Definition: Value investing is a trading strategy that entails identifying the potential yet undervalued stocks and purchasing them at a reduced price after doing a thorough fundamental study to generate good returns over the long run.
In simple terms, purchasing stocks of an underestimated company on sale or at a sensible price.
This concept was introduced by Benjamin Graham, also known as the ‘Father of Value Investing‘.
In this strategy, the investors focus on stocks that are undervalued for some reason. Value investors buy such stocks and save a considerable amount on the market price.
The whole concept revolves around two terms, i.e. Value and Price. Value is something that you get out of a specific stock. On the other hand, Price is the amount that you pay to buy a particular stock.
Thus, a significant difference exists between the stock’s value and price. Investors can generate handsome returns by strategically analysing this difference and investing in valuable stocks.
Investors don’t take decisions instinctively. Besides, they conduct an in-depth study called Fundamental Analysis. The analysis is based on the stock’s Fair Value and Intrinsic Value. In addition, it considers the future cash inflow from the company to owners and vice-versa.
Value investing emphasises much on the overvaluation and undervaluation of stocks. This helps them in finding valuable companies and taking the correct investment decision.
Content: Value Investing
- Who is a Value Investor?
- Famous Value Investors
- How does Value Investing work?
- Value Investing vs Growth Investing
- Advantages and Disadvantages
- Final Words
Who is a Value Investor?
They are the one who is interested in investing in undervalued stocks having the potential to generate good returns. They make judgements based on the value of the company or assets.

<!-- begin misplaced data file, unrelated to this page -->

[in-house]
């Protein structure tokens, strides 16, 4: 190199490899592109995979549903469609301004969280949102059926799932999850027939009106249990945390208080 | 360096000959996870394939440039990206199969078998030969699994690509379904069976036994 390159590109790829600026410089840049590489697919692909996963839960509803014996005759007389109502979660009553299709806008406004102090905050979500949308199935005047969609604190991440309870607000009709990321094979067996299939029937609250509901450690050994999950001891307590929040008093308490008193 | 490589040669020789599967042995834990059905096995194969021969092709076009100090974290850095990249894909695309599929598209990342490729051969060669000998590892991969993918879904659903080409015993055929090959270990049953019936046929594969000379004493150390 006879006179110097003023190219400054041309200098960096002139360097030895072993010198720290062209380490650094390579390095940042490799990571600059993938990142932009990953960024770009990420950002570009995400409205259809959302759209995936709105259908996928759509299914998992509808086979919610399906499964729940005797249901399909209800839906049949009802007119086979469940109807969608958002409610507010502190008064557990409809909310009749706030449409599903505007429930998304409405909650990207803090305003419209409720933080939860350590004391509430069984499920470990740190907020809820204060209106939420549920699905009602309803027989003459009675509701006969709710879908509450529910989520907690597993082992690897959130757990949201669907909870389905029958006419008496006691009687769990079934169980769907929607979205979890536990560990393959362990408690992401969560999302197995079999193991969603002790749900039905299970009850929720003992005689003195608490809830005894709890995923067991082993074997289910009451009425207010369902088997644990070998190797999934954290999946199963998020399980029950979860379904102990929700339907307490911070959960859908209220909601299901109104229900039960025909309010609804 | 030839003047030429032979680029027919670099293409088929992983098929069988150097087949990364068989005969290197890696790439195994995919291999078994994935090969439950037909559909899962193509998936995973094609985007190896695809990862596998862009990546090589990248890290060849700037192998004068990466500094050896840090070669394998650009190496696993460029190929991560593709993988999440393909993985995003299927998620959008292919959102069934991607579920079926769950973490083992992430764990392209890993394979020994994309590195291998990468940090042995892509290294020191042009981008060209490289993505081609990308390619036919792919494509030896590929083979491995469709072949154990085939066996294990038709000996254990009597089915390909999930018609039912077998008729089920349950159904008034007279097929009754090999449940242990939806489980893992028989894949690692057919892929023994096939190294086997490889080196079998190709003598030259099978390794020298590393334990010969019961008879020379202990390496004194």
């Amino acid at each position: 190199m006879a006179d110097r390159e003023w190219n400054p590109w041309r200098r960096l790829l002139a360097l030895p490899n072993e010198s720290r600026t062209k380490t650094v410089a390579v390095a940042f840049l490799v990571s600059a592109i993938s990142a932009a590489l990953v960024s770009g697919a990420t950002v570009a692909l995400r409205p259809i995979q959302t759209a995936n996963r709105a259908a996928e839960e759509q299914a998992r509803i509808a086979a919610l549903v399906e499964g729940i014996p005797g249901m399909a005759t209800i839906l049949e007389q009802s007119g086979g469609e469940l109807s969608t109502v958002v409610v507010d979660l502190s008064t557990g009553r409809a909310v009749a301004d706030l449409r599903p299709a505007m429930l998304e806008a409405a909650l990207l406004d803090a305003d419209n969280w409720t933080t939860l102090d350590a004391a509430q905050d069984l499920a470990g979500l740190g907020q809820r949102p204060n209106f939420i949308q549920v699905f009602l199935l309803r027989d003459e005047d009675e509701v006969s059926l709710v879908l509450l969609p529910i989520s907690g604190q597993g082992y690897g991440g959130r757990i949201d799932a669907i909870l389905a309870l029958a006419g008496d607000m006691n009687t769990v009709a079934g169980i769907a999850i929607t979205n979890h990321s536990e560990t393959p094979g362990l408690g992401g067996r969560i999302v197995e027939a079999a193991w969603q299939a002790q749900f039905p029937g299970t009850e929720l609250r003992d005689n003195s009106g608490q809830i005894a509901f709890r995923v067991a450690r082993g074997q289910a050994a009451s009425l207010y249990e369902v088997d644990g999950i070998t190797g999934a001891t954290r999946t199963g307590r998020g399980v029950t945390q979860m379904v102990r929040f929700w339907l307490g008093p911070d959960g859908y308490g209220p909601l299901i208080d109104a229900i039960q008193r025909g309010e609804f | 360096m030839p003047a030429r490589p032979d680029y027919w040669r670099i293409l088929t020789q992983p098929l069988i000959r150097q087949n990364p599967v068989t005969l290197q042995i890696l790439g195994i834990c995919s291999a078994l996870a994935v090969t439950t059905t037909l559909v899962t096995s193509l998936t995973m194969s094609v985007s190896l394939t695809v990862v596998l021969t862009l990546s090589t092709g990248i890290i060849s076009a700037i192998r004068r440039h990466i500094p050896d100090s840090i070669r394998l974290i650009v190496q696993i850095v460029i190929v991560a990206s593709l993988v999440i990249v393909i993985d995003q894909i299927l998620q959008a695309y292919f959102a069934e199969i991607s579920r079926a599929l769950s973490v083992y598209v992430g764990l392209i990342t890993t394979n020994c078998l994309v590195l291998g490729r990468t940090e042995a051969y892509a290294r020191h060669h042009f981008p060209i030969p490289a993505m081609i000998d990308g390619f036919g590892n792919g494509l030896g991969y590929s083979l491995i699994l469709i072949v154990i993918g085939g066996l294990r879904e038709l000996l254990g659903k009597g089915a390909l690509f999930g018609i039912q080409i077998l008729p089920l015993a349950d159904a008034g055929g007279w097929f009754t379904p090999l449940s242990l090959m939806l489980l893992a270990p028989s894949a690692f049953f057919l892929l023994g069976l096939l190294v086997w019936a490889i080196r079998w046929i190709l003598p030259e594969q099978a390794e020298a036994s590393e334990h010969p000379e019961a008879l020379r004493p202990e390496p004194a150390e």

The value investors stress more on the asset’s intrinsic value and future profits. They try to pay the price less than the intrinsic value.
They keep stalking companies facing temporary downfall in the market price. The reason behind the downward trend can be the biases in the market.
Different types of Value Investors are as follows:
- Passive Screeners: Such investors study characteristics to identify undervalued stocks.
- Contrarian Investors: They are the ones who invest in the stocks that other investors already gave up for various reasons.
- Activist Value Investors: This type of investor focuses on companies with poor management. But, they still have the potential to grow.
Famous Value Investors
Given below are some famous investors who made huge profits with value investing strategy:
- Warren Buffet
- Peter Linton
- Charlie Munger
- Michal Burry
- David Dodd
- Christopher Browne
- Michael Lee-Chin
- David Abrams
- Mohnish Pabrai
- Tom Gayner
How does Value Investing work?
Sometimes the market overreacts to the good or bad news. As a result, some companies become prey to the rat race and fall below their intrinsic value.
Value investors grab this opportunity and invest in such stocks. They evaluate the company’s value by studying intrinsic value and margin of safety.
The margin of safety is the total discounted price or gap between the stock’s market price and intrinsic value.
Thus, investors buy the stocks on sale with a broad margin of safety. After that, they sell these shares to reach their intrinsic value or rise above it.